The legal form of organization of companies legal and regulatory frameworks establish and establish the ‘rules of the game’ in society and govern how government, enterprise, and civil society interact. These rules influence investment decisions, opportunities, and usable economic actors. Governments establish these rules to collect tax revenues, invest in public goods, including the protection of the law, safety, and maintain the health and safety of consumers and the environment. Agreeing to the rules is one of the costs of doing business.
A more ‘friendly’ legal environment for ‘companies’ would include:
1. Recognition of property rights;
2. Easy enforce ability of contracts;
3. A simple, transparent, and low-cost taxation system which is operational and perceived as fair;
4. Businesses can register with the authorities with a simple and inexpensive method, remotely or even via the Internet;
5. Business licensing requirements are minimal. When they are implemented, the objective is to maintain the health and safety of consumers and work rather than be used as a source of revenue for central or local government.
6. Labor regulations are balanced and flexible, protecting labor rights and equality of firms;
7. Companies, whether exporting or importing, interact with the central administration in an efficient, simple, and transparent manner.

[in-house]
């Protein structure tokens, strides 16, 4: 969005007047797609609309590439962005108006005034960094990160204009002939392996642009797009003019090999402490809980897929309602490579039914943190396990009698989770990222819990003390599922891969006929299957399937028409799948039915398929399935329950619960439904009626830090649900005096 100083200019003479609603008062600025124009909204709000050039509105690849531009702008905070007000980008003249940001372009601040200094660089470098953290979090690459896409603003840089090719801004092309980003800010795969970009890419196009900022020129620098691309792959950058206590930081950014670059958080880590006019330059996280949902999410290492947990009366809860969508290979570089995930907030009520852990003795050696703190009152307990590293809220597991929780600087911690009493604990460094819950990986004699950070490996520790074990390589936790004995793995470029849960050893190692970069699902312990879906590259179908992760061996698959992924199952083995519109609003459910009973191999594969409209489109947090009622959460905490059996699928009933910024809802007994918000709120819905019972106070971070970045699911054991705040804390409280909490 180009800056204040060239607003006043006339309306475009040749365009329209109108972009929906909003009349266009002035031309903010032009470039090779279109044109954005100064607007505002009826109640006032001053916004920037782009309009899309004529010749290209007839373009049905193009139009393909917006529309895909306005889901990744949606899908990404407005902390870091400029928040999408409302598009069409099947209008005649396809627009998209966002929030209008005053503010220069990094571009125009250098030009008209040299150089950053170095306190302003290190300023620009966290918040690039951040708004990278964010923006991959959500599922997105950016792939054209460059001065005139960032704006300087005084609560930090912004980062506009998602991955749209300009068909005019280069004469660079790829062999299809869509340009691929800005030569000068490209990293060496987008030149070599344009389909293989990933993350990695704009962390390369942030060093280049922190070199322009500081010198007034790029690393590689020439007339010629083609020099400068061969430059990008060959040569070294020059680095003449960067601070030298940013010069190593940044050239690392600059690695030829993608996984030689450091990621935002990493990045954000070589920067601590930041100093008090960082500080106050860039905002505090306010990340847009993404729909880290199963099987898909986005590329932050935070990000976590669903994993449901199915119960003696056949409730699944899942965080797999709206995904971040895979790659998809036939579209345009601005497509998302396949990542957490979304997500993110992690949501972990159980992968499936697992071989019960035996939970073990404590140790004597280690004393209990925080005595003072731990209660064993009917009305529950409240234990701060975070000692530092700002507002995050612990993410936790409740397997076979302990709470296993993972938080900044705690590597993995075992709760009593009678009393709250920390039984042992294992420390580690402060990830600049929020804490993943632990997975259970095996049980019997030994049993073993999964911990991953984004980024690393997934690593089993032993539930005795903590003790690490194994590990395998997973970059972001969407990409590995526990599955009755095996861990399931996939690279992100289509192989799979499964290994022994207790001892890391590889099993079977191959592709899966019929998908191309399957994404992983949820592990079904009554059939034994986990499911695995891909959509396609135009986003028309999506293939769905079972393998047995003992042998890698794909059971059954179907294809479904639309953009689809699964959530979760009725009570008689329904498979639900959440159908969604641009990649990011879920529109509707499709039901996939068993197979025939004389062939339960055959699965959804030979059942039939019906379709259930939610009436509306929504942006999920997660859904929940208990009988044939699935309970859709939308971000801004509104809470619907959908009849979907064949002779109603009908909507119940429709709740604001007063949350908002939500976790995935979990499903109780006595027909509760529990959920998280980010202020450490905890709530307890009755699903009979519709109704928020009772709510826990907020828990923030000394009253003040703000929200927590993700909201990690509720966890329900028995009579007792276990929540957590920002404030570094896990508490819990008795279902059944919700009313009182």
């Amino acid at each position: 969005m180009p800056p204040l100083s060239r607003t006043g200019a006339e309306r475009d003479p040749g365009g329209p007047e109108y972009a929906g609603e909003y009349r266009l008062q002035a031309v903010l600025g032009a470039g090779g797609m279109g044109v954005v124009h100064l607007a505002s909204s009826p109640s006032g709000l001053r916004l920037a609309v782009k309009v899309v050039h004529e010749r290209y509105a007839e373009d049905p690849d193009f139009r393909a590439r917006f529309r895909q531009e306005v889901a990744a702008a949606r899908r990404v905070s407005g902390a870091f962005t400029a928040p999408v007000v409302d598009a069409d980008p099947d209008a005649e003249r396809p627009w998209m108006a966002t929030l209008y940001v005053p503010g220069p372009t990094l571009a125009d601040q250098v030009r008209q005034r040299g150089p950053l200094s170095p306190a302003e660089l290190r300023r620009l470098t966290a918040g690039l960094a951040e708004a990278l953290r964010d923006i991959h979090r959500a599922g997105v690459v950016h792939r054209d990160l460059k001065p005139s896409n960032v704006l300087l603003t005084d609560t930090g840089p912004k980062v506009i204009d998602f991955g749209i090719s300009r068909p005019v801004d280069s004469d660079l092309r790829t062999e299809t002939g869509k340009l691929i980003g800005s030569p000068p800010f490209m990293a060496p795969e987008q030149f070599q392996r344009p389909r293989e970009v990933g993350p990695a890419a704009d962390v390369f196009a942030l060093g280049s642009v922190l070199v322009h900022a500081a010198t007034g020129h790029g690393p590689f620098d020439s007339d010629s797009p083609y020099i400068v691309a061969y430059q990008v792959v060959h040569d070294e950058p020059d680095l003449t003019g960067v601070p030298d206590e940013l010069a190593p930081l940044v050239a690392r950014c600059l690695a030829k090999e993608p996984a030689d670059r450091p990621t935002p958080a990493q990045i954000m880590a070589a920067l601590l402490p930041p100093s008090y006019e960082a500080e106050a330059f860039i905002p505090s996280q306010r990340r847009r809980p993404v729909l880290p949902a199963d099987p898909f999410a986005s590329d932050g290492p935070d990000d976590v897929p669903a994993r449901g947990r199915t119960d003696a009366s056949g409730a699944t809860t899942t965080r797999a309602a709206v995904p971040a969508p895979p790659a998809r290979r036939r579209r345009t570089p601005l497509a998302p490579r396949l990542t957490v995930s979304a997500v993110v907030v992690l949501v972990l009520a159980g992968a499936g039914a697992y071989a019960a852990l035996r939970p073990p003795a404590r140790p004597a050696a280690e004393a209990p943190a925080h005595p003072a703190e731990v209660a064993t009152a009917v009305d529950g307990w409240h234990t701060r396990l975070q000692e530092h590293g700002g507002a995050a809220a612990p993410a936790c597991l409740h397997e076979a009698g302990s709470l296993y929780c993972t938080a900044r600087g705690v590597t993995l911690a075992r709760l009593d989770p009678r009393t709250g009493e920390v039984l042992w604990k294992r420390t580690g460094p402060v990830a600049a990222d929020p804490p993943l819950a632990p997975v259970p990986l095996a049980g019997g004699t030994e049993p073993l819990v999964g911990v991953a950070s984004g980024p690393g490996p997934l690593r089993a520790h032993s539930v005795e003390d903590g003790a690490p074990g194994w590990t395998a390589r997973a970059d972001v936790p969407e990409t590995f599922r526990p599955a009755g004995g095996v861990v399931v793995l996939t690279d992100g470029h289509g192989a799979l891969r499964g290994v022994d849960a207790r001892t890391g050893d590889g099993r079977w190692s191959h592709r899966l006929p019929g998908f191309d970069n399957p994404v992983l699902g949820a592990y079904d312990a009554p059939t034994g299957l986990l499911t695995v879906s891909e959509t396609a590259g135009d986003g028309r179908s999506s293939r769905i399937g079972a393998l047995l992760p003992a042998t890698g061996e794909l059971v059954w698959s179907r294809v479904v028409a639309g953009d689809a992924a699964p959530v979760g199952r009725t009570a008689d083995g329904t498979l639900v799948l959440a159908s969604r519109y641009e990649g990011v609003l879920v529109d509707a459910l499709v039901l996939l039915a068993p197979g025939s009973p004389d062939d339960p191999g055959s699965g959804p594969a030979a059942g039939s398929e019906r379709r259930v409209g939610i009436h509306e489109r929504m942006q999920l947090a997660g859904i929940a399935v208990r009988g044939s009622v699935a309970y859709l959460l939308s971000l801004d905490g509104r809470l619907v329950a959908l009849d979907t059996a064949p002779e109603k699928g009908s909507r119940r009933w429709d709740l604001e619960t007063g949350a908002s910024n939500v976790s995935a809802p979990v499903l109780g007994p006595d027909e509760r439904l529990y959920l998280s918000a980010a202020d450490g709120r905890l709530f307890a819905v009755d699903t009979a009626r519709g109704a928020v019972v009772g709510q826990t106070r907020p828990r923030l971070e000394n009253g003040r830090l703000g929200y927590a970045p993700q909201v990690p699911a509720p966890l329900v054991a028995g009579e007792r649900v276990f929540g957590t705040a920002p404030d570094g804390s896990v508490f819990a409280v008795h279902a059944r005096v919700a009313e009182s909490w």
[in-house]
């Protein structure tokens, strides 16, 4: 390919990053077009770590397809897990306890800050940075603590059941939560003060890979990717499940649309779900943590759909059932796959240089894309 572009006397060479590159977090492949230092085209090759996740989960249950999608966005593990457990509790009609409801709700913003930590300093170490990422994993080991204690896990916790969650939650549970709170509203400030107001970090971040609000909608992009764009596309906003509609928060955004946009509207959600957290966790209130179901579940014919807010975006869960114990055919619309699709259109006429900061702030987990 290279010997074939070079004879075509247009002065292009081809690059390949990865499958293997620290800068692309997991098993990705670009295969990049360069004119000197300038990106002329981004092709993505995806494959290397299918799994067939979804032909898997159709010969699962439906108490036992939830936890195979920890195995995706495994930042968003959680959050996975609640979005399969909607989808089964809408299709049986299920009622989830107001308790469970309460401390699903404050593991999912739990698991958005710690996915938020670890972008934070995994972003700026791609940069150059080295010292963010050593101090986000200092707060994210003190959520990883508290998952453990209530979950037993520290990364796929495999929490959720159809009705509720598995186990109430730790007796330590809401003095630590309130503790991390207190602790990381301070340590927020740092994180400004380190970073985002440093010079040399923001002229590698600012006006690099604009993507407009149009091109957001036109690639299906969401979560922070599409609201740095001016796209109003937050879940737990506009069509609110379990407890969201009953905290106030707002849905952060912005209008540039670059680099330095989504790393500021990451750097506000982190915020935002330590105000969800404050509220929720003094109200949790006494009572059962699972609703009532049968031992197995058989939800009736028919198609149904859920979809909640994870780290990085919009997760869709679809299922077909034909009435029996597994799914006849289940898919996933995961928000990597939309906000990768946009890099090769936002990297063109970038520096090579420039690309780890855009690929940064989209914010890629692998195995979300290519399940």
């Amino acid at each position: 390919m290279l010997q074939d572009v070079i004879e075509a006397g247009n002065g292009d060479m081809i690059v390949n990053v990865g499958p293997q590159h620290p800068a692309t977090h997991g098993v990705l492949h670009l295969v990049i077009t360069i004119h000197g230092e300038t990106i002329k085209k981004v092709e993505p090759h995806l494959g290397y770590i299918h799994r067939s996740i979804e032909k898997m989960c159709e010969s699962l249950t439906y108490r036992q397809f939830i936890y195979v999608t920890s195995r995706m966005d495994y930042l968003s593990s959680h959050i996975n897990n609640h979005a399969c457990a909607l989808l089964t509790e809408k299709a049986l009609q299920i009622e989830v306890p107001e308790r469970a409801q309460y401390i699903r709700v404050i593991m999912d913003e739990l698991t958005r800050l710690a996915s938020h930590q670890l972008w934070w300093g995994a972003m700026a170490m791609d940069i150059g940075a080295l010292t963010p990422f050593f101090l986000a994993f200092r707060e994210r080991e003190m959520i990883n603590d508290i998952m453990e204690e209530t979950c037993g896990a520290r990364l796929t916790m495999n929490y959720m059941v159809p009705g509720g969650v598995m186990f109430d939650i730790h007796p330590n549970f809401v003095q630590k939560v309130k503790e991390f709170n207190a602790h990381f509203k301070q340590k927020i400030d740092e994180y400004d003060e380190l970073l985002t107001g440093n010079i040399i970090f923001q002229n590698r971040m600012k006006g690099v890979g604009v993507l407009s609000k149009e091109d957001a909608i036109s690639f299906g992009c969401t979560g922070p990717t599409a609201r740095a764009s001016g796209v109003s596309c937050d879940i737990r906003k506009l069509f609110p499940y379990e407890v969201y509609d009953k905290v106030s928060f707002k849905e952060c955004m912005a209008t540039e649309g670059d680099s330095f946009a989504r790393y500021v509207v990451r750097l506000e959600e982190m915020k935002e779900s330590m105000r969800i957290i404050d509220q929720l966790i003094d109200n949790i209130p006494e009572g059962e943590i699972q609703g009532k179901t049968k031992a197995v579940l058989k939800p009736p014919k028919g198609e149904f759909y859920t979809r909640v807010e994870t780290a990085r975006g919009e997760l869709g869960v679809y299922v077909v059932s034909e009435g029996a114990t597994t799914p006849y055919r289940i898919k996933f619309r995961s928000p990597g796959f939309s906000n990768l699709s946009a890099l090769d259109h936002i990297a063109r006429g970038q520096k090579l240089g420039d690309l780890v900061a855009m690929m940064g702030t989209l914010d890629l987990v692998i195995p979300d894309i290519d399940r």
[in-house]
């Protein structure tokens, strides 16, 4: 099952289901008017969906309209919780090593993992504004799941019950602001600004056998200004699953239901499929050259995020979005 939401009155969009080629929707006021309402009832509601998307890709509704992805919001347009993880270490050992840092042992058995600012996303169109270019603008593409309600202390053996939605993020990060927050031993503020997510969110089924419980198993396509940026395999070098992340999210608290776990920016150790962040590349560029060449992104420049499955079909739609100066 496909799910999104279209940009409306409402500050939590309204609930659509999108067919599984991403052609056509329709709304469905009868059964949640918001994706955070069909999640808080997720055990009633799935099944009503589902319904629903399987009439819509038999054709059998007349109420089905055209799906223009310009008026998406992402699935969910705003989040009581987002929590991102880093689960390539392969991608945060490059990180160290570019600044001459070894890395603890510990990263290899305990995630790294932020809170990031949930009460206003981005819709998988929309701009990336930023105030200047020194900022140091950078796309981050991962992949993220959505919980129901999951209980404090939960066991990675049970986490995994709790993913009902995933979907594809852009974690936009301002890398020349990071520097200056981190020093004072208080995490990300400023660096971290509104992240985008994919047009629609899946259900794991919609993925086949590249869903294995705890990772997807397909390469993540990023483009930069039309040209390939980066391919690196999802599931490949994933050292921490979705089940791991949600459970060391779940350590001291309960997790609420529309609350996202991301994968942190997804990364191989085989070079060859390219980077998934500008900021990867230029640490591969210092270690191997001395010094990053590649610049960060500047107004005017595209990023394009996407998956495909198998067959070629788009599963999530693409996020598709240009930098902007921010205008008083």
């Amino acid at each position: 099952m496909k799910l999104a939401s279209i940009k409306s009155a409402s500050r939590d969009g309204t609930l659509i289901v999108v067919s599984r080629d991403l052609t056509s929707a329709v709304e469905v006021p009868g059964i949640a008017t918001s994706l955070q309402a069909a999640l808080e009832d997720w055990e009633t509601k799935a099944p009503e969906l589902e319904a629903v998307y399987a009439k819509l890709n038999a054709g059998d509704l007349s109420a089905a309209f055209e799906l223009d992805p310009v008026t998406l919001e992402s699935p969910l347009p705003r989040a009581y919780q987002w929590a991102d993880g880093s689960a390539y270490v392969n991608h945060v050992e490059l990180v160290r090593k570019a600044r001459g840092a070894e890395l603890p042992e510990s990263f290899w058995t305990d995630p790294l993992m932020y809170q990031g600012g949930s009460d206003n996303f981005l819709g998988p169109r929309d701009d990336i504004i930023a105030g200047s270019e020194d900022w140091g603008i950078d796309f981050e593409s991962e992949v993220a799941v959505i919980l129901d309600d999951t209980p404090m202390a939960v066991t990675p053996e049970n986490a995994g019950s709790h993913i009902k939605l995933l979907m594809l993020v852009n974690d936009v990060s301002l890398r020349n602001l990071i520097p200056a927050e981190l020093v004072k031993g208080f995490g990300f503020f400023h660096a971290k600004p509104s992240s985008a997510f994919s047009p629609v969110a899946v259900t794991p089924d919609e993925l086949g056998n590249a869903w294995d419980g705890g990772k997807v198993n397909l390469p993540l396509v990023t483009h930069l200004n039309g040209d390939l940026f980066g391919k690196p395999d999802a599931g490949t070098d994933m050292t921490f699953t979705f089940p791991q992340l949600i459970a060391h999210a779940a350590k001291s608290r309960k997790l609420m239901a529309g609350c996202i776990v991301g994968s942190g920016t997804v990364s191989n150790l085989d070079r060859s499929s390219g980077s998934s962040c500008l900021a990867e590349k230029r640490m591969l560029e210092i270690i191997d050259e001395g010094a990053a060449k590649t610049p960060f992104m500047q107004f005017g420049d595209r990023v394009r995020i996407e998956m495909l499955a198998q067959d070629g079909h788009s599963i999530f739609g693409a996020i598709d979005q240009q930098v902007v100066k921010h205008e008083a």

8. Financial sector regulations (banks, insurance, leasing) recognize the difficulties of companies and have their own legal and regulatory instruments to put their assets at companies’ service.
9. Public administrations at the local level value entrepreneurs as contributors to economic growth, treat them fairly, and keep corruption minimum.
10. Legislation and regulations are sensitive to women and have laws and rules that enable them to have equal opportunities.
11. Companies can quickly establish and be members of joint organizations;
12. Bankruptcy legislation does not have high penalties for SME entrepreneurs.
The government, on the other hand, needs to have a high-level commitment to change the way bureaucracy works: for example, clearly identifying regulatory objectives, assessing the costs of new companies’ regulations, regularly communicating proposed changes, and consultation with companies, and clear instructions on how to comply with these regulations and mastering their capacity to administer rules. On the other hand, companies should take the initiative to become informed and qualified to discuss with the civil service through their membership in organizations, making honest efforts to understand its implementation, once approved throughout a consultative process.
According to the form of organization in the Republic of Albania, business firms can be established in the way of:
1. Individual business (sole proprietor);
2. Limited liability company;
3. Limited partnership (Limited co-ownership);
4. General partnership (General co-ownership);
5. Joint Stock Company (Corporation); and
6. Non-resident (foreign) enterprise.